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Kyrgyzstan: Independent Weekly 'Res Publica' Marks 10th Anniversary In Court

  • Antoine Blua

The Kyrgyz independent weekly "Res Publica" turned 10 years old this week. But the anniversary has been marred by lawsuits against the newspaper in two courts. Journalists and human rights activists say the lawsuits, which target the paper and its chief editor, are part of a wider clampdown on independent media in Kyrgyzstan.

Prague, 21 February 2002 (RFE/RL) -- Two court cases in Kyrgyzstan are marring the 10th anniversary of the influential independent weekly "Res Publica."

On 19 February, the Pervomai district court in the capital, Bishkek, began consideration of a lawsuit against "Res Publica" Editor in Chief Zamira Sydykova. The man who filed the suit, Aleksandr Yeliseev, says the newspaper has not complied with a previous court ruling to pay a $2,000 fine for insulting him.

The day before, a city court in Bishkek began considering an appeal filed by the same man in another case against the newspaper and Sydykova. Yeliseev is appealing a decision in December by the district court not to hear a lawsuit against the newspaper. Yeliseev says Sydykova insulted him in a commentary published in October.

The cases are a blow to "Res Publica," Kyrgyzstan's first independent newspaper. Because of its legal problems, the paper has not been printed since January.

Sydykova says the cases are politically motivated and designed to silence the newspaper's criticism of government policy: "This case is connected with the authority only, because there was nothing about Yeliseev in the article."

Yeliseev and the government deny any political motivation and say they are simply following the laws of the country.

This is only the latest in a series of problems for Sydykova. In 1995, she was banned from journalism for 18 months after being accused of slandering Kyrgyz President Askar Akaev. In 1997, she spent time in a labor camp for her newspaper's expose of abuses at a state-run gold mine. After her release, she was banned from work in journalism for another 18 months.

The court cases are more complicated than they initially appear.

Yeliseev is a former member of the Kyrgyz Committee for Human Rights, a watchdog group that monitors freedom of the press in the country. He would normally be expected to support the rights of publications like "Res Publica" to print what they deem to be newsworthy.

Ramazan Dyryldaev is the chairman of the Kyrgyz Committee for Human Rights who, because of legal problems, now lives in Vienna. Dyryldaev says Yeliseev was dismissed from the committee because of alleged connections to the Kyrgyz secret service. Dyryldaev says he believes Yeliseev is still acting under orders from the authorities.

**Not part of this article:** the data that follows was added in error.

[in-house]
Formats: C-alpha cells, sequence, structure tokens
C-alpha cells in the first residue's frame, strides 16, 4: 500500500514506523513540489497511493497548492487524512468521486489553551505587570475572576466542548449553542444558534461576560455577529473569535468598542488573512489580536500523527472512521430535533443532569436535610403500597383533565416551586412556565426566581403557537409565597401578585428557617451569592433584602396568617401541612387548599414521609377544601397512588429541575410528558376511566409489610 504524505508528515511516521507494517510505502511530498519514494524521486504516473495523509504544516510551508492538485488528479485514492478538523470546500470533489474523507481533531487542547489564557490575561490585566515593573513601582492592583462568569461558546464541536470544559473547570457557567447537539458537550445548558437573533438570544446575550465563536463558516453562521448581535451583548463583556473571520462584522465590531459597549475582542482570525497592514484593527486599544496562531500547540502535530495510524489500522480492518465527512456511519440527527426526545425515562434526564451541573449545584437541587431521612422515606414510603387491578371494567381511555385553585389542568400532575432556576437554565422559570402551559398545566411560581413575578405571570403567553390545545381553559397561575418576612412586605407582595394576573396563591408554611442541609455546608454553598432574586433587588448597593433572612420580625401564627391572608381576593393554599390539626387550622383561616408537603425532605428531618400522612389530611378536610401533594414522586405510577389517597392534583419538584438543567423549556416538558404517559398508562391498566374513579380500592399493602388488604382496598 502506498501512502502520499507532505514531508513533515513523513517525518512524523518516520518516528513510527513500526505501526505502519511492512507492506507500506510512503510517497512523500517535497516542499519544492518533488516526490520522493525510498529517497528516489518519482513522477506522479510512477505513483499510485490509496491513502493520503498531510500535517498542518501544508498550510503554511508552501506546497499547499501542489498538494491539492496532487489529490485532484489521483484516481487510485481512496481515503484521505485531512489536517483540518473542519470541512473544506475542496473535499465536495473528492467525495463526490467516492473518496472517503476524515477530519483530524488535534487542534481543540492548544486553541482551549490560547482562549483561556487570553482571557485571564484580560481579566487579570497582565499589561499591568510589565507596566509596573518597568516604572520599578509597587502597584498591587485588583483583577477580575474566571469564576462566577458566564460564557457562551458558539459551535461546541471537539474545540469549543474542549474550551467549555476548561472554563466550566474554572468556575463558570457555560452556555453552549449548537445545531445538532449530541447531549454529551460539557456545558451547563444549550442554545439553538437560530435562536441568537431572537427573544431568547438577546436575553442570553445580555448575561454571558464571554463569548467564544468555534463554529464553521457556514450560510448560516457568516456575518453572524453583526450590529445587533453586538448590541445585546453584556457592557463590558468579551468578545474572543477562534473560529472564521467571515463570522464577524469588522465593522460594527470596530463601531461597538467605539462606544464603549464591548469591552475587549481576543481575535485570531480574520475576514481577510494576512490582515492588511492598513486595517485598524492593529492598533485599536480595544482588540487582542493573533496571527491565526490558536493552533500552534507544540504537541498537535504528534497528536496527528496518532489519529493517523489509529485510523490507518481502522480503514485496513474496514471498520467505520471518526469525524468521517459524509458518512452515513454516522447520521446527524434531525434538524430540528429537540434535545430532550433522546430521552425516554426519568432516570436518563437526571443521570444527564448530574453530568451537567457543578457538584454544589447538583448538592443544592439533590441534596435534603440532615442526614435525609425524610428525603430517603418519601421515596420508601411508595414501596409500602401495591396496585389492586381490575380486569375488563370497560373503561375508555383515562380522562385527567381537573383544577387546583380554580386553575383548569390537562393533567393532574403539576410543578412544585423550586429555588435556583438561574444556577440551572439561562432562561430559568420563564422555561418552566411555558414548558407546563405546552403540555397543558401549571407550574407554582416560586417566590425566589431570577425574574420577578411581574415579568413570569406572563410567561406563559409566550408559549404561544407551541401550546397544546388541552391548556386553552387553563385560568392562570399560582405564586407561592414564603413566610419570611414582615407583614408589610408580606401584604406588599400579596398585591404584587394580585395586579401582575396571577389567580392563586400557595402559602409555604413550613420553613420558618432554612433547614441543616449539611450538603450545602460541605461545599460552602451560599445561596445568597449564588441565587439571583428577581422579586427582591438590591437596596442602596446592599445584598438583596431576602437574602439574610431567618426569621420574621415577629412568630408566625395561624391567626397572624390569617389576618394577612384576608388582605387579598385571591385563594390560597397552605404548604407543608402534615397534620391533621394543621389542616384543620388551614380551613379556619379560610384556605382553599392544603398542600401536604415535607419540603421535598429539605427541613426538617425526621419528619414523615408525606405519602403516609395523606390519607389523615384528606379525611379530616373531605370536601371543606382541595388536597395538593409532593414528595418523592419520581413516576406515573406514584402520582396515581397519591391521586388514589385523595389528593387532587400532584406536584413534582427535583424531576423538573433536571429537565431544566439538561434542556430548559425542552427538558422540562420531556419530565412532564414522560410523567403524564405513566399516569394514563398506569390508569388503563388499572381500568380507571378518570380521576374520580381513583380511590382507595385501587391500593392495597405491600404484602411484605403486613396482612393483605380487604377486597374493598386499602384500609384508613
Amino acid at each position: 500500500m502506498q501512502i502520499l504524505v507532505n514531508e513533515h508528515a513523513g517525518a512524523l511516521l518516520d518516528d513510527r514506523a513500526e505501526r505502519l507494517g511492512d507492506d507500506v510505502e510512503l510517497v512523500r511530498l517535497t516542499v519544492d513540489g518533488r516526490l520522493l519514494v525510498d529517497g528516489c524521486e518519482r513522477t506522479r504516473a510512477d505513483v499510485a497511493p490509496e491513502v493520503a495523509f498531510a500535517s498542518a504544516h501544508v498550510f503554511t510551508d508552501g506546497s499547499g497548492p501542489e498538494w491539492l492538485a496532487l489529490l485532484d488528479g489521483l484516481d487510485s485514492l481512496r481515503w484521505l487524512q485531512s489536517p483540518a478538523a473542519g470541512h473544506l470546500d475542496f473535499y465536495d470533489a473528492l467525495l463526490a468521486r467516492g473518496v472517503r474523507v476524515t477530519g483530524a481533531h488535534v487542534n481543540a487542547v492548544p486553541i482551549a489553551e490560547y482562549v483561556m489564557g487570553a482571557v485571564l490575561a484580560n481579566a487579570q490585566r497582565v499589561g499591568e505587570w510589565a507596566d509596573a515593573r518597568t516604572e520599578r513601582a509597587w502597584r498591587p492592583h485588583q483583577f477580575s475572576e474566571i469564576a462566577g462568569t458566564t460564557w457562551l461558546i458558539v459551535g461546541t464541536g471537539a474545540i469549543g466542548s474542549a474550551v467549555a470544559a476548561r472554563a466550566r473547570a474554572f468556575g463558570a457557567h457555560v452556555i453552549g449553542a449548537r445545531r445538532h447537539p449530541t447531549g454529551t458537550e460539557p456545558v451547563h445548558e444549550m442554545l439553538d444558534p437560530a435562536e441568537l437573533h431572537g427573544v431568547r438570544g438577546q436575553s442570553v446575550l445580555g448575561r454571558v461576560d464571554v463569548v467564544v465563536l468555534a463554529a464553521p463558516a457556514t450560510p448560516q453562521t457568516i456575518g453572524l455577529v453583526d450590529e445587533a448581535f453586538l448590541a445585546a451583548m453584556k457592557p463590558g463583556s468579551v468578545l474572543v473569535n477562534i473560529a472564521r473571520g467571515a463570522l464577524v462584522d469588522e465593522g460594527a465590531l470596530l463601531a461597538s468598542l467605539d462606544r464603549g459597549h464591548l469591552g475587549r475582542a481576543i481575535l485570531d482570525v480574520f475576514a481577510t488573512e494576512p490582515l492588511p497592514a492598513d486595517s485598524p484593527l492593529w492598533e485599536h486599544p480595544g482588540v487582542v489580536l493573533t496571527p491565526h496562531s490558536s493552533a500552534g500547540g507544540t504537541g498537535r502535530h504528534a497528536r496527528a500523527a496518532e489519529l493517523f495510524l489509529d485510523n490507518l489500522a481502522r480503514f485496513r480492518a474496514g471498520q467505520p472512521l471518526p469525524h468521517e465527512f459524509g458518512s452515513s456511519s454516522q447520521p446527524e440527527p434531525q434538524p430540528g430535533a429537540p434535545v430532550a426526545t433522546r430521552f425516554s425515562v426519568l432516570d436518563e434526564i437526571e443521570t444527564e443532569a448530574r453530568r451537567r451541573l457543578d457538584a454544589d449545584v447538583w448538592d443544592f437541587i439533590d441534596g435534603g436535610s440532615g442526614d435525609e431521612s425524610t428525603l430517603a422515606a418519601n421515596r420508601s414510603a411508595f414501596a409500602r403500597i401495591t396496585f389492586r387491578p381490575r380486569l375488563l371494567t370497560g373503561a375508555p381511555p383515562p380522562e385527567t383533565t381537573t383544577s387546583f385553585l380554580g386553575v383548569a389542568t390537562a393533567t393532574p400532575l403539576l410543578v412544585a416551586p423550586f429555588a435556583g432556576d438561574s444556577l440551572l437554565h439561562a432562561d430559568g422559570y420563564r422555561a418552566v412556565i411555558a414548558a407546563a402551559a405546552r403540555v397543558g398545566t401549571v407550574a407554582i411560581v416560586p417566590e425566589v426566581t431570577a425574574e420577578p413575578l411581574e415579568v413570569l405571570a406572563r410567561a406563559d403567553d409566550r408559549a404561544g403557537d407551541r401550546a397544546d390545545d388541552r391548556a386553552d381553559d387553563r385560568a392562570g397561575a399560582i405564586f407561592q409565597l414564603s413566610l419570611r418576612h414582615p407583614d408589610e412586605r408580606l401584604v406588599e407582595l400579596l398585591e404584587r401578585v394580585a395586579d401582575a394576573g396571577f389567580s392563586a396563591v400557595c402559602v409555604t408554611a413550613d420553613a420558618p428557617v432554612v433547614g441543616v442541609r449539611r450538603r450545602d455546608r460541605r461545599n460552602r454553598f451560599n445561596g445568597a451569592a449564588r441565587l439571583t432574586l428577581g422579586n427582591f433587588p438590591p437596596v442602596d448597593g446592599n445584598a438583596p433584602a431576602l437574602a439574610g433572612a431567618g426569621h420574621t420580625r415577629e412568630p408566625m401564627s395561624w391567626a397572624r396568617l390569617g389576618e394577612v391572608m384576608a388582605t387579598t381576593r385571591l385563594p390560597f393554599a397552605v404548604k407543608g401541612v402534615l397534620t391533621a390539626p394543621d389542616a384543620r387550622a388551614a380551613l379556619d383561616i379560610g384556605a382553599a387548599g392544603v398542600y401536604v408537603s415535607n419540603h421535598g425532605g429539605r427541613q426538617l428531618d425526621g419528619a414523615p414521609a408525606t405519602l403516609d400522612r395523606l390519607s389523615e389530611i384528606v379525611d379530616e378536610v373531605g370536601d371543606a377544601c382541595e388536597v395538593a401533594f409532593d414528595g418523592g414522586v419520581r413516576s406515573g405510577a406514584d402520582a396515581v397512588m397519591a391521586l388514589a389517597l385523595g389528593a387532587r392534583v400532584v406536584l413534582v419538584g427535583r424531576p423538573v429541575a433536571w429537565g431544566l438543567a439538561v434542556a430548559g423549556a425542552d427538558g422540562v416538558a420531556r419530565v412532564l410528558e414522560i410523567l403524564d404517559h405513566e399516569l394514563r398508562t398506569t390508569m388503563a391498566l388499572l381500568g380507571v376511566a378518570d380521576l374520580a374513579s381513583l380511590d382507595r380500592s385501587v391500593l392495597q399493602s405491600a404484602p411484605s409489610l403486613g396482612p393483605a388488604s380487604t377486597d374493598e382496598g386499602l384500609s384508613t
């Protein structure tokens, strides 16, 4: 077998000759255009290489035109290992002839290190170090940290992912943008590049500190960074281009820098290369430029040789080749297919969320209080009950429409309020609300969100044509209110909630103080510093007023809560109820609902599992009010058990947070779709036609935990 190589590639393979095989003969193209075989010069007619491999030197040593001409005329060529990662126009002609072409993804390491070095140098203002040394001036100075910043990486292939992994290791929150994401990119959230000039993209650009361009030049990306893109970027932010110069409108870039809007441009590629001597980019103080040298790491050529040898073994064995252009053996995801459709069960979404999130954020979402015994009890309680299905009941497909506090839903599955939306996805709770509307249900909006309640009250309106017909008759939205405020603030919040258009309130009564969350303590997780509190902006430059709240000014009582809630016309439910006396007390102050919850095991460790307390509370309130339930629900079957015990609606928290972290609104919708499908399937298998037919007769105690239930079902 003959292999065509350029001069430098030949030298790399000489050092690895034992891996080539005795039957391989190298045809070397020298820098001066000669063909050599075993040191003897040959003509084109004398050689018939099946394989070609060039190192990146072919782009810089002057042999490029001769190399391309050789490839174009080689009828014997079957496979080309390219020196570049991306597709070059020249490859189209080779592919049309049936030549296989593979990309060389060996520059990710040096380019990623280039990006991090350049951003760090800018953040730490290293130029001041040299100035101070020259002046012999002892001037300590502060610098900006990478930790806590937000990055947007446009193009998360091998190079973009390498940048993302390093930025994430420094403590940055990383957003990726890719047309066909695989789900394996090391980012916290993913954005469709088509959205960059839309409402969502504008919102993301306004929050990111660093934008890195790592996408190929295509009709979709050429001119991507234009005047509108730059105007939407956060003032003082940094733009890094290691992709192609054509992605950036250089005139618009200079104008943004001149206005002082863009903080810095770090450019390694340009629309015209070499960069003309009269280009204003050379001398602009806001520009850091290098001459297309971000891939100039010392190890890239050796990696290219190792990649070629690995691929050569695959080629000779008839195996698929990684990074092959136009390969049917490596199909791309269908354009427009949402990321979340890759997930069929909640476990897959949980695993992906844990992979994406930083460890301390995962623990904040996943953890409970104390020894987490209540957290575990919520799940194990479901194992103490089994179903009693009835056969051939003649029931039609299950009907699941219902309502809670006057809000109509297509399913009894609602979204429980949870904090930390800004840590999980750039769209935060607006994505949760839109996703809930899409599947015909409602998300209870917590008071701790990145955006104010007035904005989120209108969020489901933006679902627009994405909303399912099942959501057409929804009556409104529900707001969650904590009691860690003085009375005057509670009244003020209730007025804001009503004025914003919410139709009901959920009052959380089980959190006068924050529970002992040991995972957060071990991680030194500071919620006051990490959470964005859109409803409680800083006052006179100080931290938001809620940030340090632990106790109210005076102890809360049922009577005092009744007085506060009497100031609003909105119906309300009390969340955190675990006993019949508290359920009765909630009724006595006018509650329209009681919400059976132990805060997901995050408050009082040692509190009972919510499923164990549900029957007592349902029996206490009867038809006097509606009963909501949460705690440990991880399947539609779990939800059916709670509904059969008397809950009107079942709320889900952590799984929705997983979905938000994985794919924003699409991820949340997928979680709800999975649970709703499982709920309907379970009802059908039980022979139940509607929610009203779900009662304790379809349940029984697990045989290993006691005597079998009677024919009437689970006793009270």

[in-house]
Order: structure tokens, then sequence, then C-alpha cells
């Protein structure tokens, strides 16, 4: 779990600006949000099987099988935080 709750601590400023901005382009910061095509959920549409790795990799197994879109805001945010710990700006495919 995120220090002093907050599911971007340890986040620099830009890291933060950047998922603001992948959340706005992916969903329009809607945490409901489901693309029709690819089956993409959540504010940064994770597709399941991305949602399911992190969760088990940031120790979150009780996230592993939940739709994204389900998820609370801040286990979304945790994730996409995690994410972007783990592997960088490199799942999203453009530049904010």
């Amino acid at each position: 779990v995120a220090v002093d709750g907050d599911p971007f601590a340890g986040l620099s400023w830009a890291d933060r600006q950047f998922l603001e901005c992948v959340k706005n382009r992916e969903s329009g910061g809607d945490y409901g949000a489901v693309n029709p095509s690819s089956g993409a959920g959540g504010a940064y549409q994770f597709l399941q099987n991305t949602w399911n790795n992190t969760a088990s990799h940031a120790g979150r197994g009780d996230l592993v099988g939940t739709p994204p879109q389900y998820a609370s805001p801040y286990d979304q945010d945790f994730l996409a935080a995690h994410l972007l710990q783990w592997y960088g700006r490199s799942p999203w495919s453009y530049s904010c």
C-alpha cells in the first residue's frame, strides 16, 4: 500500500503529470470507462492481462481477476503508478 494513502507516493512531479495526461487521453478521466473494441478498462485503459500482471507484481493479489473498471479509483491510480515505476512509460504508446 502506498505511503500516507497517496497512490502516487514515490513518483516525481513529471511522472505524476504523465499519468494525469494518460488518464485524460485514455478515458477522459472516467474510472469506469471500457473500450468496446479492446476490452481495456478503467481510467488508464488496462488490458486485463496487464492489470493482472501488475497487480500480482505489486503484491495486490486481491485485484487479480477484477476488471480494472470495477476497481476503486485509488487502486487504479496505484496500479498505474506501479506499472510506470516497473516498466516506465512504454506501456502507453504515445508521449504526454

Dyryldaev says the court cases are part of a wider clampdown on the country's independent media. Speaking through an interpreter, he explains: "The situation of mass media is [very] difficult because at the moment there is no independent mass media. Only pro-government mass media is functioning."

In January, Deputy Prime Minister Nikolai Tanaev signed a decree that, in effect, halts the work of any independent publishing house on the territory of Kyrgyzstan.

Dyryldaev says this concentrates all publishing in the hands of state-owned publishing house Uchkun. He says the decree ended plans by the U.S. and the European Union to increase the number of independent publishers.

"That situation envisaged that no independent printing house could work on the territory of Kyrgyzstan. That meant that no international organization could have anything printed on the republic's territory," Dyryldaev says. "The U.S. and the EC [European Commission] have planned to start independent publications in Kyrgyzstan. They wanted to organize -- to set up -- independent print shops. So now it's impossible."

Shortly after the decree, Uchkun stopped printing the independent paper "Moya Stolitsa-Novosti," saying the newspaper had not signed a print contract for 2002. In late January, Uchkun's president sued the newspaper for allegedly defaming the honor and dignity of the publisher.

When "Res Publica" began printing "Moya Stolitsa-Novosti" materials, Uchkun stopped printing it, as well. In a joint statement, the chief editors of seven independent newspapers protested the move, saying the printing house had returned to Soviet-style censorship.

Okmotpress -- the presidential press service -- denies that the decision not to print the papers is politically motivated. It also says the lawsuits are being conducted in full accordance with the country's laws.

The situation of the Kyrgyz media has attracted little attention internationally. In January, U.S. Assistant Secretary of State Elizabeth Jones visited Bishkek and met with Kyrgyz journalists.

She devoted much of her speech to thanking Kyrgyzstan for allowing U.S. forces to be stationed there for use in Afghanistan. As for the media situation, she said Washington will continue to support independent media and freedom of speech in the country.

(The Kyrgyz Service's Narynbek Idinov contributed to this report.)

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